This type of disc brake has several problems. The coupling between the brake disc and the shaft should be tight to permit the brake disc to rotate with the shaft with a minimum of wear. However, the brake disc must be free to move axially to center between the plate and the counterplate. The relatively loose connection required for free axial movement creates noise which is undesirable. Further, this type of brake is normally added on to the end of the rotating shaft of the motor. This requires more space which is undesirable.
It is an object of the invention to provide a brake for an elevator which utilizes a minimum of space.
It is a further object of the invention to provide a reliable brake having a minimum of mass.
It is a further object of the invention to have a quiet brake.
According to the invention, a disc brake is rigidly attached to a shaft attaching to an elevator sheave. A disc brake comprises a rotating disc and a non-rotating plate, the plate being driven towards the disc by a plurality of springs and moved away from the disc by means of an electromagnet. Gaps between the plate and the disc and between the electromagnet and the plate are readily adjustable by means of an adjustable spring seat.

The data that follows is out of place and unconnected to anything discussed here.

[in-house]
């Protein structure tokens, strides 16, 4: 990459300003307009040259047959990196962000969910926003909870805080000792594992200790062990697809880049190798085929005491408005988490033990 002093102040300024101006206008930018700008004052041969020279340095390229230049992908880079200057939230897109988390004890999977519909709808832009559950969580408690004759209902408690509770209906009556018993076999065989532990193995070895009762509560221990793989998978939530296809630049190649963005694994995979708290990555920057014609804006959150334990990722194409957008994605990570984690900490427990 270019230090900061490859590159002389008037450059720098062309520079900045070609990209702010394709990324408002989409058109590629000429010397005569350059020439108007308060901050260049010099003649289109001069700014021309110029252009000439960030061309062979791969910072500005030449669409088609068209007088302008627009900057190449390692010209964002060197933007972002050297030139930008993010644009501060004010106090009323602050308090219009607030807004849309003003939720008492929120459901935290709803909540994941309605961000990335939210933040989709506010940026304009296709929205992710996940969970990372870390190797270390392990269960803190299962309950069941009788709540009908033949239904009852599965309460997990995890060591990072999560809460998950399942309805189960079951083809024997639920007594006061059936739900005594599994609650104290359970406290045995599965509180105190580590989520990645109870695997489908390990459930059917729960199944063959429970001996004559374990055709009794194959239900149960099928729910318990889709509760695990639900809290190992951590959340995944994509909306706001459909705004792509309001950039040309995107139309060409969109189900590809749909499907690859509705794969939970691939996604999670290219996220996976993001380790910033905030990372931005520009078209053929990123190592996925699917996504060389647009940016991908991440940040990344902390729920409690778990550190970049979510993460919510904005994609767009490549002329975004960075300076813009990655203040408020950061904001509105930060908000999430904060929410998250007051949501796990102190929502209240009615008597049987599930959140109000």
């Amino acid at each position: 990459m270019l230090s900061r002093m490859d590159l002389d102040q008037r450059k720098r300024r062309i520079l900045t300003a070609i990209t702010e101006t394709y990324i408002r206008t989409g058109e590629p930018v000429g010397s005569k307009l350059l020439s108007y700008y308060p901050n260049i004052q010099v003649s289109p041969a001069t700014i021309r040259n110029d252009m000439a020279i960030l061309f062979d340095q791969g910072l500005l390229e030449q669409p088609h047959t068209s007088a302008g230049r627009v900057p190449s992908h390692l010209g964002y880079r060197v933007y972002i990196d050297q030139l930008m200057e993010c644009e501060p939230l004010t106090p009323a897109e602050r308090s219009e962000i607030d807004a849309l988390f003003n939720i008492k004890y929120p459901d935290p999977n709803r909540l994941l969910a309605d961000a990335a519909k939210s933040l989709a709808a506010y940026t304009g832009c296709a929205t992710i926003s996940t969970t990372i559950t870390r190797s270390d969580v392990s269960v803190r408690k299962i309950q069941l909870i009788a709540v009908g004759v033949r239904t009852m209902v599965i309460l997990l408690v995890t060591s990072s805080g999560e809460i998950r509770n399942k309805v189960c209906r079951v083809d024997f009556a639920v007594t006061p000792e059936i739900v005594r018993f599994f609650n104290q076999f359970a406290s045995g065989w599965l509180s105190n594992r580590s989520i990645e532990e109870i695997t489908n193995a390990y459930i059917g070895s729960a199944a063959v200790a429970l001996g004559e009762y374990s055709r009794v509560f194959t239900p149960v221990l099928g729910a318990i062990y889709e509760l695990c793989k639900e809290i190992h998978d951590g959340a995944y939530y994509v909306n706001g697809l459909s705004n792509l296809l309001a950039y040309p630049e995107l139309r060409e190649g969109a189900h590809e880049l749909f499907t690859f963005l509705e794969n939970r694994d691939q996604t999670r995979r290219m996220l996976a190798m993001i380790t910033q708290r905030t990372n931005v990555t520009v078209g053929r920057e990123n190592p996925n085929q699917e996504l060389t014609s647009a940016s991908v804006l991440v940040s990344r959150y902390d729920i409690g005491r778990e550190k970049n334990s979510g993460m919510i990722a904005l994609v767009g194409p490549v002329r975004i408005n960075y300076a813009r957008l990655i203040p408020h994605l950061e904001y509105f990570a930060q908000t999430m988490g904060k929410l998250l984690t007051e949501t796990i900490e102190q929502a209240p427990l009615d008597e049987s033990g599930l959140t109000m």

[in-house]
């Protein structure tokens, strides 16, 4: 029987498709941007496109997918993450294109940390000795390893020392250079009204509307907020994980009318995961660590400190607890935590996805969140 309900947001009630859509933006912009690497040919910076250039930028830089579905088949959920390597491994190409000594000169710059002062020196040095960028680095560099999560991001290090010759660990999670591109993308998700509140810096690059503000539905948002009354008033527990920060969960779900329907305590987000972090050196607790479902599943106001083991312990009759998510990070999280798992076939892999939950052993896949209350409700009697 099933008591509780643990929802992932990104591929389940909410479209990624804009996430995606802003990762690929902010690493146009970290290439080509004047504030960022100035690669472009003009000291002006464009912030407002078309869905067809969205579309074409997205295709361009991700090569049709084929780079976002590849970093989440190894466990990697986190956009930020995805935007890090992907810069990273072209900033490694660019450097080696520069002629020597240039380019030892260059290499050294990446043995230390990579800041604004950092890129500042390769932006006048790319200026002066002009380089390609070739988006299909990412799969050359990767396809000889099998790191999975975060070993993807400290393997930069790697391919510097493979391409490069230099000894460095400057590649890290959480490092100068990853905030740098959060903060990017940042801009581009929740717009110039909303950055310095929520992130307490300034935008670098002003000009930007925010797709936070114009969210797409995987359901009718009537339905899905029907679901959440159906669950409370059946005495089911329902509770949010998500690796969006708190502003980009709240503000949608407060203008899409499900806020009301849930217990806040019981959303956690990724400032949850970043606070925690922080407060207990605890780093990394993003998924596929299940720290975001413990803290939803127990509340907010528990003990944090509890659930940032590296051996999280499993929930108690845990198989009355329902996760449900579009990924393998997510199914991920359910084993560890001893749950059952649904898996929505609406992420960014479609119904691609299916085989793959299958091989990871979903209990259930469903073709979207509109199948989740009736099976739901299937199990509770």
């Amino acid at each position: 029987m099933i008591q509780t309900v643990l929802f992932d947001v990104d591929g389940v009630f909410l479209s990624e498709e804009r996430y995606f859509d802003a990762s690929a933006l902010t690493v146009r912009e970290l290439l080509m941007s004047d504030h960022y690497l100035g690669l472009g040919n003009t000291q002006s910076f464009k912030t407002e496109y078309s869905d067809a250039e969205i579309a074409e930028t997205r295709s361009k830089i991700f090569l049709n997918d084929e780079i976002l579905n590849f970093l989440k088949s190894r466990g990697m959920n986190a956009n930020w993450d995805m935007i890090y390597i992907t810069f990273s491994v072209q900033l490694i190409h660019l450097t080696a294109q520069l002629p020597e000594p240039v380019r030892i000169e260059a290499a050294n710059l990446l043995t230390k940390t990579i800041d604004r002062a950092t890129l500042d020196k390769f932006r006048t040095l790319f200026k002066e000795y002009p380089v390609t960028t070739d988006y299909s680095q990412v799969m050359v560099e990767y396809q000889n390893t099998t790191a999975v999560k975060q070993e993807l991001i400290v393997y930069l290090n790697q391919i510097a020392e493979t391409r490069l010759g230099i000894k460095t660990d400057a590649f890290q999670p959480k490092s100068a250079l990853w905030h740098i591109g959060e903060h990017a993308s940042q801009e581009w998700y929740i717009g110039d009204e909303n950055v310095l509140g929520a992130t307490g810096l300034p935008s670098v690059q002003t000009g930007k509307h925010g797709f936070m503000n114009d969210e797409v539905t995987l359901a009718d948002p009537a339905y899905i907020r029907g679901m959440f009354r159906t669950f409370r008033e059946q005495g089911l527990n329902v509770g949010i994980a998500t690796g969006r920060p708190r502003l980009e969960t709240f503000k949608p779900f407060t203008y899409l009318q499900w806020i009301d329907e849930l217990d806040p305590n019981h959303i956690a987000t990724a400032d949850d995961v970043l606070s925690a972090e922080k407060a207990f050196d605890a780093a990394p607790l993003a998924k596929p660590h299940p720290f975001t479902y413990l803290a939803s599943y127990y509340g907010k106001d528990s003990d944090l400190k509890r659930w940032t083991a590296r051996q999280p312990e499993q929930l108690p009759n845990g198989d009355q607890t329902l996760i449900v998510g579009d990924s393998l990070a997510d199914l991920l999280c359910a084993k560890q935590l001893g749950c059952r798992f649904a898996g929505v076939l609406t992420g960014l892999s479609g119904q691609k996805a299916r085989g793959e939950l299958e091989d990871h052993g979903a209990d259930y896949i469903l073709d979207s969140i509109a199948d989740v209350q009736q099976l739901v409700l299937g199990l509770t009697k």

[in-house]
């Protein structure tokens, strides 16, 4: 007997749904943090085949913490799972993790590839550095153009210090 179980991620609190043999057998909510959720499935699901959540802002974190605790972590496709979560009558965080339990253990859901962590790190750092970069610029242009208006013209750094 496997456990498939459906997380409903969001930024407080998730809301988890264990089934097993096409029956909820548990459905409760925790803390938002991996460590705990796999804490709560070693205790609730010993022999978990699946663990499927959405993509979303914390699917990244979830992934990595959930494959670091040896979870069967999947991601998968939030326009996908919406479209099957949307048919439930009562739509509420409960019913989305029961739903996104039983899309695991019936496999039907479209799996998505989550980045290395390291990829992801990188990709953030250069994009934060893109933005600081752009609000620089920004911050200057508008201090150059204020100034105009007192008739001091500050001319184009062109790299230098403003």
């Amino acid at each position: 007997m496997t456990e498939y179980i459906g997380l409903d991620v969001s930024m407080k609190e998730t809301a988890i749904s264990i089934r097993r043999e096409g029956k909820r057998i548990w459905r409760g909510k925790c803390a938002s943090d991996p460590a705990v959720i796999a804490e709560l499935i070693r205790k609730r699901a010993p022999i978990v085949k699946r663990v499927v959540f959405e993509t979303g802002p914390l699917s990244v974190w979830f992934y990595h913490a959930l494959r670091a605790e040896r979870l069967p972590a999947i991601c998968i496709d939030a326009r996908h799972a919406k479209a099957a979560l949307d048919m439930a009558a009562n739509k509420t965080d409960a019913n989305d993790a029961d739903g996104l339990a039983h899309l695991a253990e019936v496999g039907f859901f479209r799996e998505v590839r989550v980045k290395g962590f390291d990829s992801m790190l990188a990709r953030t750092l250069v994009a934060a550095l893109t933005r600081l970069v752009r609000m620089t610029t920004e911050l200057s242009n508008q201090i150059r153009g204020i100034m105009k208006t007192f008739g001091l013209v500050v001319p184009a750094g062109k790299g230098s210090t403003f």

According to a further feature of the invention, the plate is guided towards and away from the disc by a plurality of jack screws which ensure proper axial movement of the plate and allow the disc brake to be disengaged in an emergency.
These and other objects, features, and advantages of the present invention will become more apparent in light of the following detailed description of a best mode embodiment thereof, as illustrated in the accompanying drawing.
The Figure is a cross sectional, broken away, view of an embodiment of disc brake of the invention.
Referring to the Figure, an embodiment of a disc brake used in an elevator drive system 10 is shown. The drive system 10 has three major sections: a motor 12, a gear box 14 and a disc brake 16 disposed between the motor and the gear box. A shaft 18 extends from the motor through the disc brake to the gear box. The shaft has an opening 20 disposed therein, as will be discussed, infra.
As is known in the art, the motor comprises a stator 22, and a rotor 24. The rotor has a central opening through which the shaft extends. The rotor is fixedly attached to the shaft 18 by means of a sleeve 26. The particular construction of the motor does not form a portion of this invention.
The gear box 14 comprises: a housing 28 having an axial flange 30, the flange having a plurality of axial openings 32 passing therethrough; a plurality of bearings 34, 36 for allowing the free rotation of the shaft 18; an annulus 38 which seats the bearings 34 within the gear housing, the annulus being anchored to the housing by means of bolts 40, and gears (as represented by the helical screw 42 shown) as is known in the art.